Contact Sheet 27 — Monochrome

Contact Sheet is an irregular column of selected photographs and portraits from Residents of Second Life and other virtual worlds. All rights to featured images are reserved to the artists under appropriate copyright laws. Click on the links as necessary to go to the required blog, Flickr or Koinup page. Please go to these artists’ pages in any case to leave comments, (as well as comments here), if you have an account on the appropriate service.

Suggestions are appreciated; please send descriptions and links to me by in-world IM, notecard, E-mail to, or leave a comment below.

NOTICE: Some of the photos/links may contain nudity or other NSFW situations. Viewer discretion advised.


Black-and-white used to be the form of photography, as in the only form.  It took years for an effective, portable and inexpensive color film to be invented and produced in quantity, as you can tell by reading the brief mentions of how color film slowly crept into the pages of National Geographic [1].  In many artistic circles, monochrome is still the color scheme of choice.  To some, black and white makes the viewer focus on the image and what it’s saying instead of the colors and how pretty they are.

There are monochrome enthusiasts in the virtual worlds, too.  It takes a few GIMP tricks to make a color photograph into a black-and-white, but the results can be astounding.  One of my most popular pictures was of me posing as Rita Hayworth in Gilda; it has nearly 400 visits (as of this writing) at Koinup, and nearly 100 at the harder house (for me) of Flickr, with clutches of favorite marks at both.  I’ve done others since then, which are also popular.

But I’m not here to talk about me, but about other people’s work.  When groups were opened up at Koinup, I founded the Monochrome group explicitly for two-color pictures (I’m not fussy about if they’re b/w, sepia, blue/white, etc.).  Here’s just a small selection of some of the best in my opinion.  (Please note that many names on Koinup are more opaque than you’ll find in other photo groups; we’ll have to settle for more of an alias than normal, except in the few places where I know the photographer.)


Pure geometry and the effectiveness of simple light sources are fundamental in photoliv42’s Geometrix_1.  Beyond the simple rendition of color into black and white (doable with just a few clicks), this took some addition of a “reflection” of a building or similar source — perhaps the squares themselves — onto the surface of the sphere.  This could have been done either in post-production, or by photographing the squares themselves and layering the shot as a texture over the sphere.  Either way, very cleverly done!


Frequent “contributor” Connie Arida gives us After Helmut, which is inspired by the nude photography of Helmut Newton.  Myself, I think this is rather more tasteful than what I’ve seen of Newton’s catalogue, but your mileage may vary on Newton’s lack or not of excellence.  As far as I can see, this self-portrait works.  As does Nude Study by LoweRuno, a more intimate setting between a man and woman avatar.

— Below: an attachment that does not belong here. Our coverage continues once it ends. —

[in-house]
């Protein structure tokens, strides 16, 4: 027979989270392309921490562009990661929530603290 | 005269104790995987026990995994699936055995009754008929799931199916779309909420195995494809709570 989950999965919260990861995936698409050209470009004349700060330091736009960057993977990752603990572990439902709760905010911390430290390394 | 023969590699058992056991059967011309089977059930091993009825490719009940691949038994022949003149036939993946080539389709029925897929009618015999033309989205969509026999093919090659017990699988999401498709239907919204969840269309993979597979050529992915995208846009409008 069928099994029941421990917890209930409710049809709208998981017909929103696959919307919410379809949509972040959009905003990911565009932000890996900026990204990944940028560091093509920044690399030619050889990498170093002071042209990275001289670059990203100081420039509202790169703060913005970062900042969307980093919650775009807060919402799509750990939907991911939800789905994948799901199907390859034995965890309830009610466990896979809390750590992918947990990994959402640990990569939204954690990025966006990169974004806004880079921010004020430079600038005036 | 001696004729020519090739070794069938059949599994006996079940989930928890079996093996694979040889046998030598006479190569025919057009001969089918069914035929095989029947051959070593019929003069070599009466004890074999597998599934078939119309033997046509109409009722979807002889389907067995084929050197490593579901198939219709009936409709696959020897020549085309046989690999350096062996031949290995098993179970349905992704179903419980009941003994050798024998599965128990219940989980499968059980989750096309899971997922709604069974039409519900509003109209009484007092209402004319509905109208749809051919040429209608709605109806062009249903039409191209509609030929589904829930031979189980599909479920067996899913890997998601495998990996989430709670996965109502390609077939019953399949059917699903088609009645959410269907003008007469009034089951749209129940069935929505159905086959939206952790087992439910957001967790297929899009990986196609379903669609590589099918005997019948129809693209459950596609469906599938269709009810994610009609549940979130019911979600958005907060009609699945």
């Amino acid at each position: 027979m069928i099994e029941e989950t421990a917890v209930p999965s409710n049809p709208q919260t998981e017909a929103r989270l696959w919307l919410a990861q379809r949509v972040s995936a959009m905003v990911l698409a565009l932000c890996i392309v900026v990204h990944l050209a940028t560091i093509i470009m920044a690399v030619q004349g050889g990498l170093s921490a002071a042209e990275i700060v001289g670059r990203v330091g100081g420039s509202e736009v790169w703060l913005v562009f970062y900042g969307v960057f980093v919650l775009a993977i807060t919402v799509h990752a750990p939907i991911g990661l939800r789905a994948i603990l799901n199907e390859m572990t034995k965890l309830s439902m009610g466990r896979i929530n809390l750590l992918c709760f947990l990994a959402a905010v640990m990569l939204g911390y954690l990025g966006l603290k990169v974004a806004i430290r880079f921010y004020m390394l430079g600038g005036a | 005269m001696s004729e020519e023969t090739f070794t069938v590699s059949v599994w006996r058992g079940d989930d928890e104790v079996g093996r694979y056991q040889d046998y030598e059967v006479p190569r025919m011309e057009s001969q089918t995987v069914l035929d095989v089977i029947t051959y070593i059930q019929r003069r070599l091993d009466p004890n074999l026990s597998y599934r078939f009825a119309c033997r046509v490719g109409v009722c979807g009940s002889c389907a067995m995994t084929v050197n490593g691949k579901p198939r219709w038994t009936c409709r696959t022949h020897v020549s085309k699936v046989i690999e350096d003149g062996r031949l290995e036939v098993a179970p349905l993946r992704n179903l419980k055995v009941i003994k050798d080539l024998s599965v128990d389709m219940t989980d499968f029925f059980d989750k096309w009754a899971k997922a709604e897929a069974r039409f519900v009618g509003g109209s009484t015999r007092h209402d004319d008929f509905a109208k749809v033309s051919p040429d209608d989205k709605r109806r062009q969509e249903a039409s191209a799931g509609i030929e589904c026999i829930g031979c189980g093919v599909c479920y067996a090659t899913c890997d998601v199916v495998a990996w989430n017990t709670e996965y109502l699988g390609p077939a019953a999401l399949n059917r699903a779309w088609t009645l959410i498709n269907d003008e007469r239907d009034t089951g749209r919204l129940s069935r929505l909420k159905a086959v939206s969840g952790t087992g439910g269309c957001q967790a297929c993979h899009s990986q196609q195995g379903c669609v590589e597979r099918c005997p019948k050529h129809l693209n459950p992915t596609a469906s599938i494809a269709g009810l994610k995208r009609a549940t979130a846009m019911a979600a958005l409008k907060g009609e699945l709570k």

More, including this column’s feature photo, after the break….

Copyright 2010 by Hiroko

As Connie just showed us, the interplay of light and shadow are incredibly important in monochrome photography.  In Second Life, we have more versatility to play with light, since some “light” effects are achieved with particle projections or other methods.  As I used myself in my tribute to the late Lena Horne a few months back, non-light particles can play their part as well.  Hiroko’s Downpour illustrates this very well — what would have been a boring picture of a rainy day in color, with the transformation to black-and-white becomes a moody piece of reflection.  The cones of light from the streetlights interact with the shadows and the pelting rain and the figure with the umbrella to create a piece that catches the attention.


Light interplay is an essential part of this photograph as well.  Ono_003c by rocapc is a simple, even bucolic piece in ways aside from the dress and hairstyle of the model; the light rays coming through the trees are what make this piece more than just average.  As a final argument, just think of the need in RL for lighthouses to warn shipping away from dangerous locations, and then take a look at LagNmoor by bark; see how the “rays” of the lighthouse beacon (actually a prim cone set to full bright and glow) communicate the needed urgency in this gloomy situation.


Zhele by VadimLevonenya goes to the other extreme in my discussion.  A straightforward, face-on model portrait becomes something extraordinary with the shadow across the model’s eye from the locks of her hair, as well as her clutching grip on her pearls.  It gives her a mystery, a potential, that would not have been present in a more evenly lit photograph.


That’s the closer for now.  Be sure to check the group for more pictures, as well as the other b/w groups on Koinup and Flickr!  Catch you here next column.


[1] If you’re interested in the article, go looking at your library for the October 1963 issue; they even have photomicrographs of early color film emulsions, such as Dufaycolor and Agfacolor.  Or check the Wikipedia article on the process; standard accuracy disclaimers apply there, of course.  You can also listen to a discussion of the principal B/W film, Kodak Tri-X, on NPR.


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